Jul 31

What Does Your Favorite Beach Look Like After a Busy Holiday?

Earlier this month, on the Fourth of July, I was lucky enough to enjoy a day with friends, and about 10,000 other people on Mission Bay’s Crown Point Park in San Diego. In between crowds of people with their tents, tables and chairs, were large cardboard boxes meant for people to dump their trash. During the day, people seemed to be taking care of the park by filling up their individual trash bags as well as filling up the oversized trashcans placed around the park.

Some trash didn't make it in the overflowing bins

Sunday morning, the aftermath of a successful holiday celebration was pretty evident. I arrived at the same location as the day before. One of our dolphin trainers, Kimi, had organized a group of about 15 team members and friends who were prepared to clean up the trash left behind. This was the second annual post-holiday beach cleanup that Kimi has organized and plans to hold more on upcoming holidays.

Group Photo of our Beach Cleanup Crew!

The park is monitored by the City of San Diego, providing cleaning crews on a regular basis. But it takes far more man power to pick up each piece of plastic, foam and cigarette butt left behind from a holiday weekend. The men and women who were out working on their holiday weekend were very grateful to have our help.

Strewn across the grass, sand and parking lots was every piece of trash you could think of. It was impossible to take more than two steps without having to reach down for another piece of plastic. .It was heartbreaking.

Aftermath of Fourth of July celebration in Crown Point park.

Even though smoking and drinking are both illegal in the park and on the beach, we found countless beer cans, empty glass bottles and cigarettes. San Diego Coastkeeper, a local foundation that helps to organize beach cleanups and analyze collected data, believes that cigarette butts are our top concern. Cigarette butts continue to be the most common type of trash found on our beaches. In 2013, volunteers removed 58,236 cigarette butts from our beaches, and this year that number rose to 75,069. These are non-biodegradable and leech toxins into the water, poisoning marine life. They also move with ease through our stormwater systems, meaning a cigarette butt need not be dropped directly at the beach in order to find its way there.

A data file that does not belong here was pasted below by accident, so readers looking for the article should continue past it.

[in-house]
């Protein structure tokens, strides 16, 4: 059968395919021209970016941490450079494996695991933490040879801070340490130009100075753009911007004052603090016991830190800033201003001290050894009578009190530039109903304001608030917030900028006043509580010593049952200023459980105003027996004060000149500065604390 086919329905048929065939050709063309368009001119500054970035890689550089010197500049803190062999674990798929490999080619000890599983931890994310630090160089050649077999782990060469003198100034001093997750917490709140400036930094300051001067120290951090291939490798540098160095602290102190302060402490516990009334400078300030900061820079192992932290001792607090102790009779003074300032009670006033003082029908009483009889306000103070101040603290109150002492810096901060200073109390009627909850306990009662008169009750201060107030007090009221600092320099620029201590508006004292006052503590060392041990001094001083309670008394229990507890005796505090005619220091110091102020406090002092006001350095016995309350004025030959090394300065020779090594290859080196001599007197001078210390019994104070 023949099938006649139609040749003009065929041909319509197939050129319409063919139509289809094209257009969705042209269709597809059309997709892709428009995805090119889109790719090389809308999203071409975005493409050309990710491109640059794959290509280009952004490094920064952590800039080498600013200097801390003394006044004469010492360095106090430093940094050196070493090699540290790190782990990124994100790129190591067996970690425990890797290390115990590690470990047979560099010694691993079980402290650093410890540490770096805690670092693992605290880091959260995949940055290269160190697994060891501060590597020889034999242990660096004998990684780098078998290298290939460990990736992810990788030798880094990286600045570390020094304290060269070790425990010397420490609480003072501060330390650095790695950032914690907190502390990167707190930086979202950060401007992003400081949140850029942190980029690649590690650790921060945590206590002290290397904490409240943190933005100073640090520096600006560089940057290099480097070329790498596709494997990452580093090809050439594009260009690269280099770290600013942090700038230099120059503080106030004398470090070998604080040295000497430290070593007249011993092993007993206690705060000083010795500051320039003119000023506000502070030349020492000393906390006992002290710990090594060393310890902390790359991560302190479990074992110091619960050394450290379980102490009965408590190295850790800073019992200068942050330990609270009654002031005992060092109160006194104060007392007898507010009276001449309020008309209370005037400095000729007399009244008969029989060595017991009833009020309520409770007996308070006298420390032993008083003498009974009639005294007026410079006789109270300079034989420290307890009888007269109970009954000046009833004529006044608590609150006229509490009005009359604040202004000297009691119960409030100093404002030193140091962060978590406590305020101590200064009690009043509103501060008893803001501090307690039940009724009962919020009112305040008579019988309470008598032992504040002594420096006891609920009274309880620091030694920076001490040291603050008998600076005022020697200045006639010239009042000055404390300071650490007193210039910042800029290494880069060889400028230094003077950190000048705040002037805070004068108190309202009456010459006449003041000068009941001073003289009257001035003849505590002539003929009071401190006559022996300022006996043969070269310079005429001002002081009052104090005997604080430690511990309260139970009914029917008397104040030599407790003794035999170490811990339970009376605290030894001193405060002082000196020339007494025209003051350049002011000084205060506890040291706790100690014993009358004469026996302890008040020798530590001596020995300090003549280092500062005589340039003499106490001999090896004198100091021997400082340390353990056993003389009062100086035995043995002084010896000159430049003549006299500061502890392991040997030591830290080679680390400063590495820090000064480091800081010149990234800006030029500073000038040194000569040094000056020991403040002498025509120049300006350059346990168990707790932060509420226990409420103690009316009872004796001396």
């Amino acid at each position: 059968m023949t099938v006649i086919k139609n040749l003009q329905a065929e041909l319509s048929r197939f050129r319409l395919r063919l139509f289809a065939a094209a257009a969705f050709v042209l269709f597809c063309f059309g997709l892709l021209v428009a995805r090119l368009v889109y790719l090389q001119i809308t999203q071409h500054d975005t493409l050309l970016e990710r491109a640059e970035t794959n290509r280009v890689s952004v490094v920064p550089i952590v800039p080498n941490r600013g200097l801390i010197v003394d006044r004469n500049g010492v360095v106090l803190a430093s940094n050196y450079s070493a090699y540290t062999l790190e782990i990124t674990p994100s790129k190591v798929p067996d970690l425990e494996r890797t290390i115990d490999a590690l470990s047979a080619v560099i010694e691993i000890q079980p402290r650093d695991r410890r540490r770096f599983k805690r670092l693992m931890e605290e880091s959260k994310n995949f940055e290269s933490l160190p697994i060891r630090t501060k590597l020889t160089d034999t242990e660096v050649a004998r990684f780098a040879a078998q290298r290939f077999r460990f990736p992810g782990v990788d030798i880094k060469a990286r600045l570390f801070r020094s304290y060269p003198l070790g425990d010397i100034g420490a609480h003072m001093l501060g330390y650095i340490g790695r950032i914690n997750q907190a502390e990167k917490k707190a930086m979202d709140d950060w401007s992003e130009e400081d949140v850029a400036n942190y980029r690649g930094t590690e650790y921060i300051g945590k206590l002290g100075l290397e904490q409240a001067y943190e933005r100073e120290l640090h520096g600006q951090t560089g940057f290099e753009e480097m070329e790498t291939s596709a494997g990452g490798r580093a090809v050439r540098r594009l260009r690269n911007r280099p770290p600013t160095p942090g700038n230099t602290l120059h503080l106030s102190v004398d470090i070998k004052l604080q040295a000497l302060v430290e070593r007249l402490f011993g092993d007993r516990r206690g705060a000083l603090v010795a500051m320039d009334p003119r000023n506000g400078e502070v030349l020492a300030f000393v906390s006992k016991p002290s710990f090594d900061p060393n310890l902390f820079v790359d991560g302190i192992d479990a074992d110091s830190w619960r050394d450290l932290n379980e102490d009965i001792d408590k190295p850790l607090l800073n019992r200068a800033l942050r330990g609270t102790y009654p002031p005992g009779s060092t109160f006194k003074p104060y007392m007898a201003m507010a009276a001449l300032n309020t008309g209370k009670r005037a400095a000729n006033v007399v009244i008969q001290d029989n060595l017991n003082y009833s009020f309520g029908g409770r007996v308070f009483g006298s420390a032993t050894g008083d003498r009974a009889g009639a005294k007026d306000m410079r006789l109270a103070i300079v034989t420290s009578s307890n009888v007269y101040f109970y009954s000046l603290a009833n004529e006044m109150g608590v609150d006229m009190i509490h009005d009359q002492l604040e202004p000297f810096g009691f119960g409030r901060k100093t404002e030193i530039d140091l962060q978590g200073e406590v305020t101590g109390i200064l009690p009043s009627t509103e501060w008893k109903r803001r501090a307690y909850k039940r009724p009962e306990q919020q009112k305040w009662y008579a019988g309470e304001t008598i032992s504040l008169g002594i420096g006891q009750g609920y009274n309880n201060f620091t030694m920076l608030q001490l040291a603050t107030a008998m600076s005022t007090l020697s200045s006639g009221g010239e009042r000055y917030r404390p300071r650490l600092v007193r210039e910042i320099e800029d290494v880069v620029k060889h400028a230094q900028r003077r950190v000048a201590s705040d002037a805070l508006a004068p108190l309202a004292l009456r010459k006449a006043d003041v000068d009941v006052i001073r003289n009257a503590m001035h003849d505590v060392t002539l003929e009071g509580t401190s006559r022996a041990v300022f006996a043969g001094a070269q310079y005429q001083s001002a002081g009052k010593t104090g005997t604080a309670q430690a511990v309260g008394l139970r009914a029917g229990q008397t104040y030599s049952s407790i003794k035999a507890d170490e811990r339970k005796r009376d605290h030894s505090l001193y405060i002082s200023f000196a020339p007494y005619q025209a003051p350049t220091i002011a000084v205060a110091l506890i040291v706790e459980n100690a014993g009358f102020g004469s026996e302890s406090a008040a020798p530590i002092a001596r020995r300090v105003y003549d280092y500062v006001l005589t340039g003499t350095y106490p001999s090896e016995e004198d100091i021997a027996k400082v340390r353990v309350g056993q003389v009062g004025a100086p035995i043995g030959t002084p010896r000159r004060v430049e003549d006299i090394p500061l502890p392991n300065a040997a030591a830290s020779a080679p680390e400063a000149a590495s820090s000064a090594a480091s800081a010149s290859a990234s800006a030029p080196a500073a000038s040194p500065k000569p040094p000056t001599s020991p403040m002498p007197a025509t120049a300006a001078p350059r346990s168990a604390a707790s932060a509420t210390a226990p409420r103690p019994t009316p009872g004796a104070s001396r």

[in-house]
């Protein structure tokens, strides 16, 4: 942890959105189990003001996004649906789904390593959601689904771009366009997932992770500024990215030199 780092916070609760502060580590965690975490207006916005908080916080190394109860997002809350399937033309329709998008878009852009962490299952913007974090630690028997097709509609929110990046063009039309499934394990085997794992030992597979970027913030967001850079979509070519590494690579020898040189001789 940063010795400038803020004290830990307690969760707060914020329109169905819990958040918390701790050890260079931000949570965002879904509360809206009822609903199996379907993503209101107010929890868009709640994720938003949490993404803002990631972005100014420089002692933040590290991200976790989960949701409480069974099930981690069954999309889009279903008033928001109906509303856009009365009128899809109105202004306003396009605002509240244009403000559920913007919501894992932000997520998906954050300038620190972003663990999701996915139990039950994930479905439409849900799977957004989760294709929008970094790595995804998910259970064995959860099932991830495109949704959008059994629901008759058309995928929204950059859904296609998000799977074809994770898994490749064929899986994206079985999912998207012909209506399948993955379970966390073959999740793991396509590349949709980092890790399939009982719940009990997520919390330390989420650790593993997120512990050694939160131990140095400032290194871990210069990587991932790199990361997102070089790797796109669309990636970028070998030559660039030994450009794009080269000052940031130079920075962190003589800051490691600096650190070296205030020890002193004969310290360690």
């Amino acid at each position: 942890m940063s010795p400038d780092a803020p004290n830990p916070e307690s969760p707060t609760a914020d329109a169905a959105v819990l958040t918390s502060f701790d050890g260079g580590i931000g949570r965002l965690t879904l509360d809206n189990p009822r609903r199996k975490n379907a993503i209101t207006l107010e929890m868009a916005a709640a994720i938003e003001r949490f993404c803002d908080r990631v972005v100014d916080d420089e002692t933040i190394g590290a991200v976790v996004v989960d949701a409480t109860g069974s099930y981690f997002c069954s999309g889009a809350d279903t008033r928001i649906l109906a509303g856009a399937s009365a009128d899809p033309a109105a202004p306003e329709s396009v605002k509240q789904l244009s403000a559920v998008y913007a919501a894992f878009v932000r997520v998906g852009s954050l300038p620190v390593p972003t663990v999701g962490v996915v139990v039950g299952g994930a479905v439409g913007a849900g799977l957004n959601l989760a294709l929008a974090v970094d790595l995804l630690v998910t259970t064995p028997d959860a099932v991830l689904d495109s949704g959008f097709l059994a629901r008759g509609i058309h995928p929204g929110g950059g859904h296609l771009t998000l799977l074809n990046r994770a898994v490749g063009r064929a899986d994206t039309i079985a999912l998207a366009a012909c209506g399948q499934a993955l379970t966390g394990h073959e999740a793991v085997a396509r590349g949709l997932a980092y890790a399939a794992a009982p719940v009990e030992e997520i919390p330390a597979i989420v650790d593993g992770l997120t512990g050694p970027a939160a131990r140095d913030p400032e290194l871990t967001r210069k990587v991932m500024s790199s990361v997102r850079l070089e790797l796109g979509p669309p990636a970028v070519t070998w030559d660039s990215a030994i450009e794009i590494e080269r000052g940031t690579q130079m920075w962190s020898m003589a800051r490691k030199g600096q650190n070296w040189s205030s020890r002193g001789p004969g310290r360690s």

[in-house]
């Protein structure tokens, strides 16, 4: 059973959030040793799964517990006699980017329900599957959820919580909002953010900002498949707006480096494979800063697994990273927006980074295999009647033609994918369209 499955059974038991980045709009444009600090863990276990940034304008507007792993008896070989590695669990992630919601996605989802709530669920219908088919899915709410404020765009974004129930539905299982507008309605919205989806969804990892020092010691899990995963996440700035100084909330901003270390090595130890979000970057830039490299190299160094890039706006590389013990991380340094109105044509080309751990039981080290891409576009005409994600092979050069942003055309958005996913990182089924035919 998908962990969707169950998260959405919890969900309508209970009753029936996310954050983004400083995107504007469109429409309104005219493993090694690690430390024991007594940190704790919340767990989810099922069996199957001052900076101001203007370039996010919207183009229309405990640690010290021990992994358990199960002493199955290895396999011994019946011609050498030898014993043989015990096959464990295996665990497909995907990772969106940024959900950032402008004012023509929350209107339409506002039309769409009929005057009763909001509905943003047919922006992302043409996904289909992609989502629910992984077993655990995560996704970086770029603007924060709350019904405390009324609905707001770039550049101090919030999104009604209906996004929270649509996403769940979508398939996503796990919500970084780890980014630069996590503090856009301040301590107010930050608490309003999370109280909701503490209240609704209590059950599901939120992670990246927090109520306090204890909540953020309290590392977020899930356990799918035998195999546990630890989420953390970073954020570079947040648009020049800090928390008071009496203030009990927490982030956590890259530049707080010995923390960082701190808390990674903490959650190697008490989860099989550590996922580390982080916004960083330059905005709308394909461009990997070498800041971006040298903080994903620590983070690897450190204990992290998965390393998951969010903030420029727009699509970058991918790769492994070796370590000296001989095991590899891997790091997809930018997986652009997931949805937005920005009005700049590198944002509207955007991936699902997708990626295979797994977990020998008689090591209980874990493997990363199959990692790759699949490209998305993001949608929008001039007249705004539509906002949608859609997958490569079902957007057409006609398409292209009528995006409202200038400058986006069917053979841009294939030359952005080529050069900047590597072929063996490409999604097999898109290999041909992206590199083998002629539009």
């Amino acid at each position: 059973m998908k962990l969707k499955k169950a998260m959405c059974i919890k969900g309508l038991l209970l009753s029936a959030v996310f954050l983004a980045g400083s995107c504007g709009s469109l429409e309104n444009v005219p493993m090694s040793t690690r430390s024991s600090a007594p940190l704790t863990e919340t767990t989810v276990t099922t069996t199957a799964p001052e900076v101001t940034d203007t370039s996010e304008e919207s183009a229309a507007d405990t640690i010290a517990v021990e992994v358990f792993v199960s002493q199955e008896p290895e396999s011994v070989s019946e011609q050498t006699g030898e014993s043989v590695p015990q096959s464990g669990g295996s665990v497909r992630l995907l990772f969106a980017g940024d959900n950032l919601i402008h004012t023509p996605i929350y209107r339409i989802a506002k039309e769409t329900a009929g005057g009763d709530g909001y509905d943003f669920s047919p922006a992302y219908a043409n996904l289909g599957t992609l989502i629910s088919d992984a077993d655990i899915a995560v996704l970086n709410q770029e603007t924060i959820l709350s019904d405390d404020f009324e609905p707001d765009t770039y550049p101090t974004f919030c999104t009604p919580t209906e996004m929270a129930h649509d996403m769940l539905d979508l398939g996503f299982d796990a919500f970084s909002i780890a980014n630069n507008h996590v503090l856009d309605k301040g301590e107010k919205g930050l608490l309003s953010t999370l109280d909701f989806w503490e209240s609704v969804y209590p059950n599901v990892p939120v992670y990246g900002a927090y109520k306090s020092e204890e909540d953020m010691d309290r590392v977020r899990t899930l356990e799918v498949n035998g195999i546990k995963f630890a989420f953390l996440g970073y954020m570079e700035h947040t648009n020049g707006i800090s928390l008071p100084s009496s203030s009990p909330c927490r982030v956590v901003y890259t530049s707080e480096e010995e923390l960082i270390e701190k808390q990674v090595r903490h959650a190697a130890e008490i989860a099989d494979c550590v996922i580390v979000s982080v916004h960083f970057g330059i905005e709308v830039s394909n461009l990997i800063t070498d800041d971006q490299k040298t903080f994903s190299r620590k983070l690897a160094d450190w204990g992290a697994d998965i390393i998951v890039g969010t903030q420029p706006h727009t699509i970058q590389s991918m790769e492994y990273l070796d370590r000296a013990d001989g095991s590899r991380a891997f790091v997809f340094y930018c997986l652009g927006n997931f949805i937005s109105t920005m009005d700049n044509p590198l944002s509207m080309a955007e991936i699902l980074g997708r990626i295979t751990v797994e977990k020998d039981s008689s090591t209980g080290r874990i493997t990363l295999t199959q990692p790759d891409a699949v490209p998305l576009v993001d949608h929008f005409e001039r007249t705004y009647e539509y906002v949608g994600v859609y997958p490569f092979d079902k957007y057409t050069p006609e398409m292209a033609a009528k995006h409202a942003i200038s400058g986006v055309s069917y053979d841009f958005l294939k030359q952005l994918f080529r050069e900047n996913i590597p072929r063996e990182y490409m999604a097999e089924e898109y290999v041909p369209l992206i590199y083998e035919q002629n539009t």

The second-most prevalent items include plastic wrappers and plastic foam. Plastic foam is non-biodegradable, meaning it does not naturally break down in the Earth’s environment. More likely than not, these types of trash will end up in places like birds’ nests and waterways. Plastic trash bags, for example, are a great concern for sea turtles. Some sea turtles die when they ingest trash. Leatherbacks are especially susceptible to ingesting plastic, mistaking it for jellyfish.

Types of items found on beach cleanups in 2014 from San Diego Coastkeeper

Taking these unfortunate outcomes into consideration is one of the main reasons why I thoroughly enjoy picking up trash at a local beach. I encourage others to get out there and do the same! I urge everyone to be aware of their trash and make sure it ends up in a trash can. But if you’re willing to go the extra mile, take part in an upcoming beach cleanup.

Kimi and I and part of our collection of trash

Every little bit counts. Make a vow to pick up ONE piece of trash a day. If even a hundred people read this post, we could save THOUSANDS of pieces of trash from going into the ocean and potentially harming an animal. Love your Earth today so that we can enjoy it tomorrow.